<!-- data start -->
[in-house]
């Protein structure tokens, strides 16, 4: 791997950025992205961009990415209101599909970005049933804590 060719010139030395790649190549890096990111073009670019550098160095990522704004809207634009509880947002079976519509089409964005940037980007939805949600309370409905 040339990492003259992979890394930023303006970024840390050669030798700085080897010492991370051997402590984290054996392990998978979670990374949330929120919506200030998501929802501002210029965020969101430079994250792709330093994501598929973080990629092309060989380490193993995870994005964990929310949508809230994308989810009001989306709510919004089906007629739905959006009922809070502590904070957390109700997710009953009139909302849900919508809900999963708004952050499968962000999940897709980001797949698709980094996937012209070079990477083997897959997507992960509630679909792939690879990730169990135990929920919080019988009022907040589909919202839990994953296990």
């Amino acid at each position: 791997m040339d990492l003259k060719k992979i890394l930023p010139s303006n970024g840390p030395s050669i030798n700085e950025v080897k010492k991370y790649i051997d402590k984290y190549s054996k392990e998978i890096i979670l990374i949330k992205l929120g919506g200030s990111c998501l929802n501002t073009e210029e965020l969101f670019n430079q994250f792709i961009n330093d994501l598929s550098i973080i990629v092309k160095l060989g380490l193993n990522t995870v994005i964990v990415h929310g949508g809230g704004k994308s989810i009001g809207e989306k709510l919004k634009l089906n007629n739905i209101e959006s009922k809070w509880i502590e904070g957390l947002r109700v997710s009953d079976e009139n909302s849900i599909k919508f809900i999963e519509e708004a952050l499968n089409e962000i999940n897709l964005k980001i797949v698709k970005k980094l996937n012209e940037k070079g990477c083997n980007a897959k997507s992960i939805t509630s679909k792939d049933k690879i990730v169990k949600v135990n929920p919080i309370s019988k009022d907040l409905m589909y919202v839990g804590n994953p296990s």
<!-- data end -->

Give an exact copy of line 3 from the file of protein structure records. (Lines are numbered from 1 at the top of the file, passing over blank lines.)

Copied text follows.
């Amino acid at each position: 791997m040339d990492l003259k060719k992979i890394l930023p010139s303006n970024g840390p030395s050669i030798n700085e950025v080897k010492k991370y790649i051997d402590k984290y190549s054996k392990e998978i890096i979670l990374i949330k992205l929120g919506g200030s990111c998501l929802n501002t073009e210029e965020l969101f670019n430079q994250f792709i961009n330093d994501l598929s550098i973080i990629v092309k160095l060989g380490l193993n990522t995870v994005i964990v990415h929310g949508g809230g704004k994308s989810i009001g809207e989306k709510l919004k634009l089906n007629n739905i209101e959006s009922k809070w509880i502590e904070g957390l947002r109700v997710s009953d079976e009139n909302s849900i599909k919508f809900i999963e519509e708004a952050l499968n089409e962000i999940n897709l964005k980001i797949v698709k970005k980094l996937n012209e940037k070079g990477c083997n980007a897959k997507s992960i939805t509630s679909k792939d049933k690879i990730v169990k949600v135990n929920p919080i309370s019988k009022d907040l409905m589909y919202v839990g804590n994953p296990s």